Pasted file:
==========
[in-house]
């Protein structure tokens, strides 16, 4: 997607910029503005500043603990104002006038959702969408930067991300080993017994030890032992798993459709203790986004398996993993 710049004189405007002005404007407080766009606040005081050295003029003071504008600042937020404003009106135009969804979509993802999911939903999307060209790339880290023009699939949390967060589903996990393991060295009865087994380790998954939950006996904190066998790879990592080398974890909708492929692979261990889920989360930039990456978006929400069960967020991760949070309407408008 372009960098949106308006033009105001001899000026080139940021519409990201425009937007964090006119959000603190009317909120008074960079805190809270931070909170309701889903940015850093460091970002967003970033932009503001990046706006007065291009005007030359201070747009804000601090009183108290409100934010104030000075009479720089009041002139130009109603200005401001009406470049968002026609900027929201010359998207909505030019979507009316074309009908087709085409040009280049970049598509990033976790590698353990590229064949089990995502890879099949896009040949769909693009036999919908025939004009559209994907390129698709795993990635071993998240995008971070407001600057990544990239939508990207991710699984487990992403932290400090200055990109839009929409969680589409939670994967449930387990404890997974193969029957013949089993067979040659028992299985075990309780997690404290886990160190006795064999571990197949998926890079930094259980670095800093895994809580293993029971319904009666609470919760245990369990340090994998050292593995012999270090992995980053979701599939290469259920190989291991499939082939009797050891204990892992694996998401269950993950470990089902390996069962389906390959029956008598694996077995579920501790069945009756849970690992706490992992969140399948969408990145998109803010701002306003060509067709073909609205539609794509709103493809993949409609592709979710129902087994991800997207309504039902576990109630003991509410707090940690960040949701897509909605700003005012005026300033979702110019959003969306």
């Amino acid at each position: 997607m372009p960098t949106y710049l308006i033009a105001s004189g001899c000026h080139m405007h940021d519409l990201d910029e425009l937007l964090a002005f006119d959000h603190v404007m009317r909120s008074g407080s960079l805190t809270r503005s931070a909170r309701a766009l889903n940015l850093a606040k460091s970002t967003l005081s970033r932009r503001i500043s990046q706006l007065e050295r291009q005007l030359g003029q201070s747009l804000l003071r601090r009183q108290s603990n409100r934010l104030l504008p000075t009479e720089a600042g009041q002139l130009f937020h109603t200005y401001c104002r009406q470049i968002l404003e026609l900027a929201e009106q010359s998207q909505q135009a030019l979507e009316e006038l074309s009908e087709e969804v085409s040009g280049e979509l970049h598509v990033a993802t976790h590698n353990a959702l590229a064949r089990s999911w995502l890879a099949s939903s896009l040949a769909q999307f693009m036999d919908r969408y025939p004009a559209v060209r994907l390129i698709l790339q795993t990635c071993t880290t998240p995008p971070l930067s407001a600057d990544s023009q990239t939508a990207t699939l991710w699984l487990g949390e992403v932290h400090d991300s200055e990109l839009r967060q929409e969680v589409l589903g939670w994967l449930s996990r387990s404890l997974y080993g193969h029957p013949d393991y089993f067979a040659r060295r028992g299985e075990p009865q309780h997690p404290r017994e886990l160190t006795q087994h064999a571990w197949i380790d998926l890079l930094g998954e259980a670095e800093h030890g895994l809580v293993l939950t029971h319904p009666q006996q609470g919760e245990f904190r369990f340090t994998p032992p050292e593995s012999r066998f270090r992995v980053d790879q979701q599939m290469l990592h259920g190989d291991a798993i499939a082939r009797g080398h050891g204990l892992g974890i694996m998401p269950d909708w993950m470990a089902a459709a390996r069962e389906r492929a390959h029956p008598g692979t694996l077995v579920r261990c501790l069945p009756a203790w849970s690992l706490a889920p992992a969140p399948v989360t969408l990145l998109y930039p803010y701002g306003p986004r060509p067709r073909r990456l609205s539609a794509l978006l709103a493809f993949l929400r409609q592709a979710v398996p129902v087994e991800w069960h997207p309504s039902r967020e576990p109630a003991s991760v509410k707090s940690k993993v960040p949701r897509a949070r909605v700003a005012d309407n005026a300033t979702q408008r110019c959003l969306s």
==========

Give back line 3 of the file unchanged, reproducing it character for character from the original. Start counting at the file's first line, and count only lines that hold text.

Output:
């Amino acid at each position: 997607m372009p960098t949106y710049l308006i033009a105001s004189g001899c000026h080139m405007h940021d519409l990201d910029e425009l937007l964090a002005f006119d959000h603190v404007m009317r909120s008074g407080s960079l805190t809270r503005s931070a909170r309701a766009l889903n940015l850093a606040k460091s970002t967003l005081s970033r932009r503001i500043s990046q706006l007065e050295r291009q005007l030359g003029q201070s747009l804000l003071r601090r009183q108290s603990n409100r934010l104030l504008p000075t009479e720089a600042g009041q002139l130009f937020h109603t200005y401001c104002r009406q470049i968002l404003e026609l900027a929201e009106q010359s998207q909505q135009a030019l979507e009316e006038l074309s009908e087709e969804v085409s040009g280049e979509l970049h598509v990033a993802t976790h590698n353990a959702l590229a064949r089990s999911w995502l890879a099949s939903s896009l040949a769909q999307f693009m036999d919908r969408y025939p004009a559209v060209r994907l390129i698709l790339q795993t990635c071993t880290t998240p995008p971070l930067s407001a600057d990544s023009q990239t939508a990207t699939l991710w699984l487990g949390e992403v932290h400090d991300s200055e990109l839009r967060q929409e969680v589409l589903g939670w994967l449930s996990r387990s404890l997974y080993g193969h029957p013949d393991y089993f067979a040659r060295r028992g299985e075990p009865q309780h997690p404290r017994e886990l160190t006795q087994h064999a571990w197949i380790d998926l890079l930094g998954e259980a670095e800093h030890g895994l809580v293993l939950t029971h319904p009666q006996q609470g919760e245990f904190r369990f340090t994998p032992p050292e593995s012999r066998f270090r992995v980053d790879q979701q599939m290469l990592h259920g190989d291991a798993i499939a082939r009797g080398h050891g204990l892992g974890i694996m998401p269950d909708w993950m470990a089902a459709a390996r069962e389906r492929a390959h029956p008598g692979t694996l077995v579920r261990c501790l069945p009756a203790w849970s690992l706490a889920p992992a969140p399948v989360t969408l990145l998109y930039p803010y701002g306003p986004r060509p067709r073909r990456l609205s539609a794509l978006l709103a493809f993949l929400r409609q592709a979710v398996p129902v087994e991800w069960h997207p309504s039902r967020e576990p109630a003991s991760v509410k707090s940690k993993v960040p949701r897509a949070r909605v700003a005012d309407n005026a300033t979702q408008r110019c959003l969306s």